Bridging the Knowledge Gap Between Hardware Startups and Manufacturers

Author – Mike Riedlinger

 

Bringing new products to market at scale that help solve energy problems and reduce greenhouse gas emissions is an urgent challenge that will create huge opportunities for savvy hardware entrepreneurs. In New York State, there are scores of grants and financial incentives available for the creation and adoption of products that help achieve the goals of the Climate Leadership and Community Protection Act—one of the boldest initiatives in the world. Nationally, we are at the cusp of billions in funding programs that address the many issues of climate change.

Capitalizing on innovative products for reducing greenhouse gas emissions in transportation, buildings, industry, and agriculture requires connecting inventors and engineers with the rich manufacturing assets we have in New York State. 

This is a key focus in the Scale For ClimateTech program. One of the hurdles that we have discovered from working with hardware startups and dozens of contract manufacturers over the past three years is that startup founders and contract manufacturers have different understandings of what “engineering” means and what needs to be done to successfully mass produce products.  

 

Your definition of “engineering” isn’t always the same definition for manufacturers.


There are more than 1,500 manufacturers in the Greater Rochester, NY region. Many  of these have high-precision machining capabilities for producing high-tech products like those needed for a greener future. But very few contract manufacturers open their doors to work with startups, primarily because most first-time hardware entrepreneurs have the mistaken view that all of the “engineering” work was done by them when they made their prototype product and there is little value for “engineering” services from a contract manufacturer.  

It’s true that startup founders invest a lot of time and money to design and build their product to be sure the underlying technology works the way they believe it should. But that’s “engineering” to meet the inventor’s requirements, and only about 10% of the effort that’s needed to get to a mass-produced product. The other 90% represents knowledge gaps that often exist when moving from prototype to mass production. Bridging these gaps is a big lift for almost all contract manufacturers that do take the time to work with a first-time hardware entrepreneur.

Designing for manufacturing and your customer


Prototypes need to be intentionally engineered to be manufactured and assembled as new products, which is known as “design for manufacturing and assembly.” Consideration also needs to be given to “design for service” if there are parts that wear in use and need to be frequently replaced, along with and “design for sustainability” to embrace the full life-cycle of a product. Contract manufacturers have big investments in their workforce training and specialized equipment. Engineering needs to make the best use of those so that finished products can be made with consistent quality and at costs that suit market needs. This level of “engineering” needs to be done by the contract manufacturing firm working with the startup to meet customer and market requirements.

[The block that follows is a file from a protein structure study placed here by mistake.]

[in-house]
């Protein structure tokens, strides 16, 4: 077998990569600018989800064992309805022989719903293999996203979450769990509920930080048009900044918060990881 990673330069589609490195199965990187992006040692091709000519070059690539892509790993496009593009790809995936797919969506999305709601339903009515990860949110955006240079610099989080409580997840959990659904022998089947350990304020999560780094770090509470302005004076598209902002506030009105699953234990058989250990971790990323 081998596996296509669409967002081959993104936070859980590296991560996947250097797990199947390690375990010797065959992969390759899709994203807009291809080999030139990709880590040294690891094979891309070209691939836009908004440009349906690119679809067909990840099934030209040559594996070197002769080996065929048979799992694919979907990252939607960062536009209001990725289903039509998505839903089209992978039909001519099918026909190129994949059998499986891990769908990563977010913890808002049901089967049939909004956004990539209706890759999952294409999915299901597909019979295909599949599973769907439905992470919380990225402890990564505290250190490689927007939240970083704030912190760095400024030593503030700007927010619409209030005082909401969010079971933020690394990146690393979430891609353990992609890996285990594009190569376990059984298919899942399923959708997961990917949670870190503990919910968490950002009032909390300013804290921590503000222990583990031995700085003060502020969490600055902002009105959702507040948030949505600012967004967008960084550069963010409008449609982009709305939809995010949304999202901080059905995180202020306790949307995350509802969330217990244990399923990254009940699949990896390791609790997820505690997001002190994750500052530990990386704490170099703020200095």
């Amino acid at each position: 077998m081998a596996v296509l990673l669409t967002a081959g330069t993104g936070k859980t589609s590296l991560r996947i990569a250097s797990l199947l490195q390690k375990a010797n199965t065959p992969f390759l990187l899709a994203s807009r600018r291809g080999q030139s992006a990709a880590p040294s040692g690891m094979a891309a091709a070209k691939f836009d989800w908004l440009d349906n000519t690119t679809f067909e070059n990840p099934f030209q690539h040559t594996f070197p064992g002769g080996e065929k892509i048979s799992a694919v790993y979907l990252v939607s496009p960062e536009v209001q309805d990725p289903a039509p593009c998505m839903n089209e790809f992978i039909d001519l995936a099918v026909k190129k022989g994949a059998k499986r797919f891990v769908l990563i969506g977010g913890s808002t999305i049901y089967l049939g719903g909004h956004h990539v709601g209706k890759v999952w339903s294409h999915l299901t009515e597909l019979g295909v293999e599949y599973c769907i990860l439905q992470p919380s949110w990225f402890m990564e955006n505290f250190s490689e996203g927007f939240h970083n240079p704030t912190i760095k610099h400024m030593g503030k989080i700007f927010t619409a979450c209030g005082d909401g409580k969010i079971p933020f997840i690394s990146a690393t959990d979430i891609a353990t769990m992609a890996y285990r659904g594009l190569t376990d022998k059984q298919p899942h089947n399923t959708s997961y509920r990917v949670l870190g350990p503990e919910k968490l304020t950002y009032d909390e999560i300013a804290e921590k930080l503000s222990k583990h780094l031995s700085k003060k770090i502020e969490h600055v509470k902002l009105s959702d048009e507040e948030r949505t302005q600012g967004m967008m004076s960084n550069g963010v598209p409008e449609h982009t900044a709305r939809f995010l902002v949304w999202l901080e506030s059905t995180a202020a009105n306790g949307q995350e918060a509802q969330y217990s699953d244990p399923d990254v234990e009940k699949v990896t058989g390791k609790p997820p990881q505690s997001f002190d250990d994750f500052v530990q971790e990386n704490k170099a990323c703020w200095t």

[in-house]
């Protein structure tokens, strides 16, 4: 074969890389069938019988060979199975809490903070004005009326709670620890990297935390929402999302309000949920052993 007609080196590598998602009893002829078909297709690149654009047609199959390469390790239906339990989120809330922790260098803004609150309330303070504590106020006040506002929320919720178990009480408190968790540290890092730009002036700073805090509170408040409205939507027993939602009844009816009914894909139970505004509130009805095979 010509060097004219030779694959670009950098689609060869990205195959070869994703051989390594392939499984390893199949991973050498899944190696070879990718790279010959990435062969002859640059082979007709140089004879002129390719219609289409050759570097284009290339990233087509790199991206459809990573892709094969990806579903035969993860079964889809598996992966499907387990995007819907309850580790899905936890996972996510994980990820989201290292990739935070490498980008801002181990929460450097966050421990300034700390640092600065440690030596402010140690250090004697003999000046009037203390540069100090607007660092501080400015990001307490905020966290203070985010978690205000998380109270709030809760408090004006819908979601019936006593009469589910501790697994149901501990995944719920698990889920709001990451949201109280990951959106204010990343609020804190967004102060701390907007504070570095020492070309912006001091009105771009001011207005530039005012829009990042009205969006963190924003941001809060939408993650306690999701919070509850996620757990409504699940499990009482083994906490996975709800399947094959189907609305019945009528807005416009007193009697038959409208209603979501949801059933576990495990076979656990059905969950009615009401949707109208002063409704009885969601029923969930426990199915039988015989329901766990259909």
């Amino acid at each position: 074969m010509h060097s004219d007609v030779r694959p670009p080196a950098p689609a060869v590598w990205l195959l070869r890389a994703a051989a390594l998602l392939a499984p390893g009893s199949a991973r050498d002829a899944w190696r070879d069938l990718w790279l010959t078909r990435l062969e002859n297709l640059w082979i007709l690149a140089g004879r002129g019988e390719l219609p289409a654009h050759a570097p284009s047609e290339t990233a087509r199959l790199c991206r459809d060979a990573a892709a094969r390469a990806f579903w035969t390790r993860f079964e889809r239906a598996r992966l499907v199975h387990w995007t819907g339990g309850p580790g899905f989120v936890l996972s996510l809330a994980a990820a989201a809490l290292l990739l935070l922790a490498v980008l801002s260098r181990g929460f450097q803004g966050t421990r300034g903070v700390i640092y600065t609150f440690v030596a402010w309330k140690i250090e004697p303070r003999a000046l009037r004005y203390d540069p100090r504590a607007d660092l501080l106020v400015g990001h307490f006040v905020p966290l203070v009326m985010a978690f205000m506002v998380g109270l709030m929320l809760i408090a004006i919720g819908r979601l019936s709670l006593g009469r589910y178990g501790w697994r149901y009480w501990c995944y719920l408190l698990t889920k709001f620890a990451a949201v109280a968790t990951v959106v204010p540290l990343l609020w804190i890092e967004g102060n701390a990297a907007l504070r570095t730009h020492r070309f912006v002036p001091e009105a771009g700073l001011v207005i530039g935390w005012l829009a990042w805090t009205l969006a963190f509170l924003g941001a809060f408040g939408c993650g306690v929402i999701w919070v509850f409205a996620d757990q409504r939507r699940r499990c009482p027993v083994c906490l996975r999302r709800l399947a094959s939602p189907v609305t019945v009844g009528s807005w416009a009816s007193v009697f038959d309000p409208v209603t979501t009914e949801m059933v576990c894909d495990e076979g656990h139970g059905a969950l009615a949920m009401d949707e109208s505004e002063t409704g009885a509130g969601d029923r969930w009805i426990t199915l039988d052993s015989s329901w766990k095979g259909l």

Understanding customer requirements and solving their pressing problems with an innovative product that people will pay for is what drives all of this activity. Contract manufacturers are actually as interested in knowing about the market opportunity for new hardware products as they are in seeing dimensioned drawings with critical tolerances and working prototypes. Market and product requirement documents help them design for manufacturing and assembly, and enable startups to bring new products to market at scale.

Advance Your MRL and Access Support

If you’re working on a hardware product that addresses climate and energy related problems, we encourage you to learn more about manufacturing and how to advance your manufacturing readiness level (MRL). In the months ahead there will be more materials and tools available through Scale For ClimateTech. You can also connect with us and reach out to the Manufacturing Extension Partnership (MEP) network, including our MEP Growth Services group within NextCorps. If you’d like more information on our region’s advanced manufacturing ecosystem, you can get started here.